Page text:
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Belarus police admit using live ammunition as second protester dies after clashes

A protester has died in Belarus in police custody, the second death since clashes with police erupted on Sunday 9 August after a presidential election which has been condemned by the EU as

“neither free nor fair”. 

Often referred to as Europe’s last dictator, Lukashenko has served as President of Belarus for over 26 years, since the establishment of the office on 20 July 1994. International election observers, who have monitored most previous elections but were banned this year, have declared all past elections in Belarus under Mr Lukashenko to be neither free nor fair.

After it was announced that Lukashenko had “won” the election with almost 80 percent of the vote, thousands of protesters hit the streets in Minsk and elsewhere across the country, braving the threat of beatings and detentions. They were met by riot police who used tear gas, rubber bullets, and stun grenades to disperse the protesters. Belarusian authorities also admitted on 12 August to using live ammunition against protesters as news emerged that a second person had died in the unrest.

On 12 August, hundreds of women took to the streets of Minsk to vent their anger at the crackdown and across the Belarusian capital, groups of women dressed in white formed human chains, chanting “Shame!” and called on authorities to stop their violent suppression of protesters. 

At least 200 protesters have been wounded in the protests, some seriously. A BBC crew was also attacked by police on Tuesday evening.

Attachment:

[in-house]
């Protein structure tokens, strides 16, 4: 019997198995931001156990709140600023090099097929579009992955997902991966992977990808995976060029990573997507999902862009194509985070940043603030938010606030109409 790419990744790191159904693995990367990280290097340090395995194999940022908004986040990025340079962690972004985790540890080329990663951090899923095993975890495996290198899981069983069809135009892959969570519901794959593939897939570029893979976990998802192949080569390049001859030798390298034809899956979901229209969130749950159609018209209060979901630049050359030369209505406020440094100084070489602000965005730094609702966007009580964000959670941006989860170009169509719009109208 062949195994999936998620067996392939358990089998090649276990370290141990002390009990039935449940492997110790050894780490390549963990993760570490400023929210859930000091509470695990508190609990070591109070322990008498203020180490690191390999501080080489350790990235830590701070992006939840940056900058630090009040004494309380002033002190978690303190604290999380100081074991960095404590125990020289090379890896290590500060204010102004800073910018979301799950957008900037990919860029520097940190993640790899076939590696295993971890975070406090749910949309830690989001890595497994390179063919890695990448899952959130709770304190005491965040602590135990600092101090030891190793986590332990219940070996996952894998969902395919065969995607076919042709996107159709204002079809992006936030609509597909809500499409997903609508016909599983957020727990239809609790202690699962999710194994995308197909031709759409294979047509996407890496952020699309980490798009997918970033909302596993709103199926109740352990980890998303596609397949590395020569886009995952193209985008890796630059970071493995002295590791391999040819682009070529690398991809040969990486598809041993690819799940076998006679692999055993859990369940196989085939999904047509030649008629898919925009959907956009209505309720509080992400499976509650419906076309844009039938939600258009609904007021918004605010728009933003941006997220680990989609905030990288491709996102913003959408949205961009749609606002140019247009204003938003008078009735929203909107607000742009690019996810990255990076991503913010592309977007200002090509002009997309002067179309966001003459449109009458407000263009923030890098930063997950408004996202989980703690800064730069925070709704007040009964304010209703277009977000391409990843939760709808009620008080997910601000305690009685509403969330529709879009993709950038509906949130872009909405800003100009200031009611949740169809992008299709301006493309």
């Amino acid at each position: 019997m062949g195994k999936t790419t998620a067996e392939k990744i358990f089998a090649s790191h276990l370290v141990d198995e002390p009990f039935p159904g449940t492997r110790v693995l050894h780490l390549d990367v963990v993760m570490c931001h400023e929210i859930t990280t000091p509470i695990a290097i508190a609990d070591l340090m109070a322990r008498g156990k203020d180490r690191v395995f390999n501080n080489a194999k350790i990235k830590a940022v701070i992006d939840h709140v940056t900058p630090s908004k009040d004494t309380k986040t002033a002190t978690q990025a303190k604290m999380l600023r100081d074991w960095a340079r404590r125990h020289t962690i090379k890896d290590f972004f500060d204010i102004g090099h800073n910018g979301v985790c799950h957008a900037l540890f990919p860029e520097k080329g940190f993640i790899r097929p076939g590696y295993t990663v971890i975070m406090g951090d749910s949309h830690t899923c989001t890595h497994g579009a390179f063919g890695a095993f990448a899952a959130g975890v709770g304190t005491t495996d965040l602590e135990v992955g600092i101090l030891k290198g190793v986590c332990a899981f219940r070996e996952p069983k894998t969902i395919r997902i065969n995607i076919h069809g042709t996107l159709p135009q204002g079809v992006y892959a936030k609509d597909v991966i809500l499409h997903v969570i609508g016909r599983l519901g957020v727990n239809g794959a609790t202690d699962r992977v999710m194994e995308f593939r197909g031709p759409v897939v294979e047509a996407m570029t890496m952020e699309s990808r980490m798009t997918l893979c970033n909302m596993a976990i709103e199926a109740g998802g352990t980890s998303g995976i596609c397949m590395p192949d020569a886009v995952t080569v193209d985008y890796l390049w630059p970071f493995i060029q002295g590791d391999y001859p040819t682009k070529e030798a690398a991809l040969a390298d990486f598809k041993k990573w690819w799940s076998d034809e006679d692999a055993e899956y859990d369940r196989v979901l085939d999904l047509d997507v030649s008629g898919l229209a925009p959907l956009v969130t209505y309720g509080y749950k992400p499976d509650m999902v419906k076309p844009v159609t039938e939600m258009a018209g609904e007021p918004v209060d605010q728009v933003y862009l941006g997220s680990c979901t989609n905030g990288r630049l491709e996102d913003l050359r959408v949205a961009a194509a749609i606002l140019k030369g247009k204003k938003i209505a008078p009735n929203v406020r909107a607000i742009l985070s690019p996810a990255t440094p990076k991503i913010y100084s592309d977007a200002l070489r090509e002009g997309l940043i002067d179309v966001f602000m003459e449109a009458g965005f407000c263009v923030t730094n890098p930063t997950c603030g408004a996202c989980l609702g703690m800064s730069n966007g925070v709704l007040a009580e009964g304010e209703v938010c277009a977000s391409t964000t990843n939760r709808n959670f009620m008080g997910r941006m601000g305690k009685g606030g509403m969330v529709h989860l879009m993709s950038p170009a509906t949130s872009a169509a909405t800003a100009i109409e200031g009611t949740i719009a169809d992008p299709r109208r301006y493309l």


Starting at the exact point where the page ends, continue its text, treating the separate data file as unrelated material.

EU foreign policy chief Josep Borrell said Belarusians had shown “the desire for democratic change” in the election campaign.

The UN has condemned the use of violence by authorities, as protests continued for a fourth night. Sweden’s foreign minister said EU foreign ministers would meet on Friday 14 August to discuss imposing sanctions on Belarus, which were previously lifted in 2016.

Russian President Vladimir Putin was one of the first leaders to congratulate Mr Lukashenko on his victory and the leaders of China, Kazakhstan, Uzbekistan, Moldova and Azerbaijan have sent messages of support.

The UN High Commissioner for Human Rights, Michelle Bachelet, said police officers were reported to have used excessive force, firing rubber bullets and water cannons, and also throwing stun grenades.

“Reports suggest that more [than] approximately 6,000 people have been detained in the last three days, including bystanders, as well as minors, suggesting a trend of massive arrests in clear violation of international human rights standards,” Ms Bachelet said in a statement.

“Even more disturbing are the reports of ill-treatment during and after detention”, she added, calling for the release of all those unlawfully detained. State TV has shown some bruised detainees lined up and being asked if they intend to continue “making revolution”. 

According to the UN human rights office, since Sunday’s election, intermittent internet shutdowns, social media platform stoppages, and blocked NGO and news websites have curtailed the right of freedom of expression. More than 50 reporters and bloggers have been detained, with criminal investigations opened against some of them.

Svetlana Tikhanovskaya, a 37-year-old former teacher, stepped in for her husband to become the main opposition contender when he was blocked from registering for the vote and imprisoned. Tikhanovskaya went to the electoral committee on Monday evening to complain about the reliability of the results that gave her just 10% of the vote but was detained for seven hours. She then fled to neighbouring Lithuania.

The International Observatory of Human Rights reported on Svetlana Tikhanovskaya’s campaign, the crackdown on opponents and journalists in the run-up to the election.

Belarus: Women take charge against Lukashenko as more than 1,100 people are detained ahead of elections

The biggest outpouring of dissent during Lukashenko’s 26 years of autocratic rule follows his dreadful handling of the coronavirus pandemic, telling his citizens to protect their health by riding tractors, drinking vodka and taking saunas. A deepening economic crisis, exacerbated by the end of cut-price deliveries of oil and natural gas from Russia, further undermined the president’s grip.


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